Barriers and facilitators of hepatitis C treatment uptake among people who inject drugs enrolled in opioid treatment programs in Baltimore

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Abstract

Background: Hepatitis C virus (HCV) infection is a major public health issue among people who inject drugs (PWID) with prevalence of 50–80% in the United States. Effective, simple, oral direct acting agents (DAA) of short duration with minimal side effects have been associated with cure rates > 95%. However, HCV treatment uptake among PWID remains low. We characterized the HCV care continuum, HCV treatment knowledge, as well as barriers and facilitators to HCV treatment uptake among PWID enrolled in two opioid treatment programs (OTPs) in Baltimore, Maryland, USA. Methods: Between July and November 2016, 124 HCV infected PWID were recruited from two opioid treatment programs in Baltimore through convenience sampling. Participants completed a 50-item questionnaire to assess HCV treatment knowledge, attitudes, and practices. Progress through the HCV care continuum was assessed based on a series of questions assessing evaluation for HCV treatment, recommendation for HCV treatment by a provider, and HCV treatment initiation. HCV status was assessed based on participant self-report. Results: The median age was 52 years (IQR 44–58), 56% were male, the majority were African American (69%), and 19% reported HIV coinfection. Participants had been tested for HCV at their primary care provider's (PCP's) office (34%), drug treatment center (20%), emergency room (11%), or prison (9%), and most (60%) had been diagnosed with HCV over 5 years prior. The majority reported that HCV was a major health concern for them (91%), were aware there were new treatments for HCV (89%), and that the new treatments cure most people (69%). More than half (60%) had seen a health professional who could treat HCV, 40% had HCV therapy recommended by their HCV specialist, and 20% had started or completed treatment. In univariable analysis, PWID were significantly more likely to have been treated if they were HIV co-infected (OR 3.4 (95% CI 1.3–9.2)) or had a partner or friend concerned about their HCV (OR 3.4 (95% CI 1.2–9.7)), and were significantly less likely to have been treated if they had used any illicit drugs in the preceding 6 months (OR 0.4 (95% CI 0.2–0.99). In multivariable analysis, having a friend or partner concerned about their HCV remained significantly associated with HCV treatment (OR 5.0 (95% CI 1.4–17.7)). When questioned about what would facilitate HCV treatment, the majority (85%) reported that a friend telling them that HCV treatment had helped them and having HCV treatment provided at their opioid treatment program would make them more likely to engage in HCV treatment. Conclusion: Despite a high prevalence of HCV among opioid treatment program patients and the availability of effective treatments, uptake remains low. We identified several key barriers and facilitators that can affect HCV treatment uptake.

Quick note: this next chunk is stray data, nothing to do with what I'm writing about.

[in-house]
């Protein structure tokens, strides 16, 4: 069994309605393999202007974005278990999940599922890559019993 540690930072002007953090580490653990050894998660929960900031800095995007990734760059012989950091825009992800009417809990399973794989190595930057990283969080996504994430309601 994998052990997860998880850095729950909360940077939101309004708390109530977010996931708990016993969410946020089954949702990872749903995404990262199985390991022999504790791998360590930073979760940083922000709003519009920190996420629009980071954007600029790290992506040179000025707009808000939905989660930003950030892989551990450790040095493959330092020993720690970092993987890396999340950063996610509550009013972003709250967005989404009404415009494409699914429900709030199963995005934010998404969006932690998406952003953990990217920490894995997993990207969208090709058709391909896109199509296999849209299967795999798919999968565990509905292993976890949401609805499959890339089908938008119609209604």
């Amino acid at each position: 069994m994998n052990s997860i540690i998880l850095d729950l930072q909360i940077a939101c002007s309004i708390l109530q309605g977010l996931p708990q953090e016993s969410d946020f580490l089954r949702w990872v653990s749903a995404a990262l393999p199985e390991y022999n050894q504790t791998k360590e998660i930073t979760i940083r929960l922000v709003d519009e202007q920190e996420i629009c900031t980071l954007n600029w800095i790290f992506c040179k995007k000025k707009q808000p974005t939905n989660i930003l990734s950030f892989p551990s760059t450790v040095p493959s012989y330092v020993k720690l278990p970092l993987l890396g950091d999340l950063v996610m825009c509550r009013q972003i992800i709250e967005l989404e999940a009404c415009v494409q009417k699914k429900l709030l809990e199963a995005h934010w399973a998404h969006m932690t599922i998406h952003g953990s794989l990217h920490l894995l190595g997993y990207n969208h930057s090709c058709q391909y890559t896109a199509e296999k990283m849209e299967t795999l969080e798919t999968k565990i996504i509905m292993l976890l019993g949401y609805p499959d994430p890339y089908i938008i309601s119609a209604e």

Original languageEnglish (US)
Pages (from-to)45-51
Number of pages7
JournalJournal of Substance Abuse Treatment
Volume100
DOIs
StatePublished - May 1 2019

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Baltimore
Hepatitis C
Hepacivirus
Opioid Analgesics
Pharmaceutical Preparations
Therapeutics
Continuity of Patient Care

Keywords

  • Barriers
  • Direct acting agents
  • Facilitators
  • HCV
  • People who inject drugs
  • Treatment

ASJC Scopus subject areas

  • Phychiatric Mental Health
  • Medicine (miscellaneous)
  • Clinical Psychology
  • Psychiatry and Mental health

Cite this

@article{55ff56c698ba49c59e86c79885f31e93,
title = "Barriers and facilitators of hepatitis C treatment uptake among people who inject drugs enrolled in opioid treatment programs in Baltimore",